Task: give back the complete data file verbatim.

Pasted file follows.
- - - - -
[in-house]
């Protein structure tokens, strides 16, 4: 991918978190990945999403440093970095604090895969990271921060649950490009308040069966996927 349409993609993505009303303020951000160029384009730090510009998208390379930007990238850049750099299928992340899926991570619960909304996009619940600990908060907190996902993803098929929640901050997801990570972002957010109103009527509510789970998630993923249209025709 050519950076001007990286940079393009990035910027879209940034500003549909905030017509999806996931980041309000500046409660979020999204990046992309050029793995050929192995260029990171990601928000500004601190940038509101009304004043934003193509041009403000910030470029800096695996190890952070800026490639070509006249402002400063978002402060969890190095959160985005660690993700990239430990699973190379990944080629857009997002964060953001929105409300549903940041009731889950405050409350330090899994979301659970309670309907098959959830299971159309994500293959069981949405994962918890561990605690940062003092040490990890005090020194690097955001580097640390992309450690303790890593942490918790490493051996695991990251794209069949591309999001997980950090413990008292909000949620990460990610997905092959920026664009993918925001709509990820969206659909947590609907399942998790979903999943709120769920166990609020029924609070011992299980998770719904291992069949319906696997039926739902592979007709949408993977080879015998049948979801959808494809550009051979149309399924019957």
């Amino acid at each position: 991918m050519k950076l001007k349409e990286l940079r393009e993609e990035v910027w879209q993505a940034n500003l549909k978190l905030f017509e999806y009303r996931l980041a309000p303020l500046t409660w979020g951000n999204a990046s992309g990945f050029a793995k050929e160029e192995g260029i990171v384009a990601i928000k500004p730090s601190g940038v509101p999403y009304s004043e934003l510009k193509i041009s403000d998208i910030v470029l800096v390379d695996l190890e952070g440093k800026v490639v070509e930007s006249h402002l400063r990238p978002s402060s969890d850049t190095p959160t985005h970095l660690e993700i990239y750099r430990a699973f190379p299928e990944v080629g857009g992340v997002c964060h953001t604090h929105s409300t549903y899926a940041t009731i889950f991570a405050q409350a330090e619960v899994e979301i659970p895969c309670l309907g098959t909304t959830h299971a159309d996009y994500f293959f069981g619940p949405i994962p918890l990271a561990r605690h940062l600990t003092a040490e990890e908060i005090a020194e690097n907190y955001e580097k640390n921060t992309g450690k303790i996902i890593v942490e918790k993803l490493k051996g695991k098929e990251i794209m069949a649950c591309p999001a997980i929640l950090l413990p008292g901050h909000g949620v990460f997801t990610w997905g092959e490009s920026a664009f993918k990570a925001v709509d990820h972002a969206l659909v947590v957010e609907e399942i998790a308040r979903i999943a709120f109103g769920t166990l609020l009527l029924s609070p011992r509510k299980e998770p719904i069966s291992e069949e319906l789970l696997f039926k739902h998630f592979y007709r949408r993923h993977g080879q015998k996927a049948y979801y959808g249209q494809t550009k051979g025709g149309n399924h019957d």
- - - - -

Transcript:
[in-house]
């Protein structure tokens, strides 16, 4: 991918978190990945999403440093970095604090895969990271921060649950490009308040069966996927 349409993609993505009303303020951000160029384009730090510009998208390379930007990238850049750099299928992340899926991570619960909304996009619940600990908060907190996902993803098929929640901050997801990570972002957010109103009527509510789970998630993923249209025709 050519950076001007990286940079393009990035910027879209940034500003549909905030017509999806996931980041309000500046409660979020999204990046992309050029793995050929192995260029990171990601928000500004601190940038509101009304004043934003193509041009403000910030470029800096695996190890952070800026490639070509006249402002400063978002402060969890190095959160985005660690993700990239430990699973190379990944080629857009997002964060953001929105409300549903940041009731889950405050409350330090899994979301659970309670309907098959959830299971159309994500293959069981949405994962918890561990605690940062003092040490990890005090020194690097955001580097640390992309450690303790890593942490918790490493051996695991990251794209069949591309999001997980950090413990008292909000949620990460990610997905092959920026664009993918925001709509990820969206659909947590609907399942998790979903999943709120769920166990609020029924609070011992299980998770719904291992069949319906696997039926739902592979007709949408993977080879015998049948979801959808494809550009051979149309399924019957």
């Amino acid at each position: 991918m050519k950076l001007k349409e990286l940079r393009e993609e990035v910027w879209q993505a940034n500003l549909k978190l905030f017509e999806y009303r996931l980041a309000p303020l500046t409660w979020g951000n999204a990046s992309g990945f050029a793995k050929e160029e192995g260029i990171v384009a990601i928000k500004p730090s601190g940038v509101p999403y009304s004043e934003l510009k193509i041009s403000d998208i910030v470029l800096v390379d695996l190890e952070g440093k800026v490639v070509e930007s006249h402002l400063r990238p978002s402060s969890d850049t190095p959160t985005h970095l660690e993700i990239y750099r430990a699973f190379p299928e990944v080629g857009g992340v997002c964060h953001t604090h929105s409300t549903y899926a940041t009731i889950f991570a405050q409350a330090e619960v899994e979301i659970p895969c309670l309907g098959t909304t959830h299971a159309d996009y994500f293959f069981g619940p949405i994962p918890l990271a561990r605690h940062l600990t003092a040490e990890e908060i005090a020194e690097n907190y955001e580097k640390n921060t992309g450690k303790i996902i890593v942490e918790k993803l490493k051996g695991k098929e990251i794209m069949a649950c591309p999001a997980i929640l950090l413990p008292g901050h909000g949620v990460f997801t990610w997905g092959e490009s920026a664009f993918k990570a925001v709509d990820h972002a969206l659909v947590v957010e609907e399942i998790a308040r979903i999943a709120f109103g769920t166990l609020l009527l029924s609070p011992r509510k299980e998770p719904i069966s291992e069949e319906l789970l696997f039926k739902h998630f592979y007709r949408r993923h993977g080879q015998k996927a049948y979801y959808g249209q494809t550009k051979g025709g149309n399924h019957d």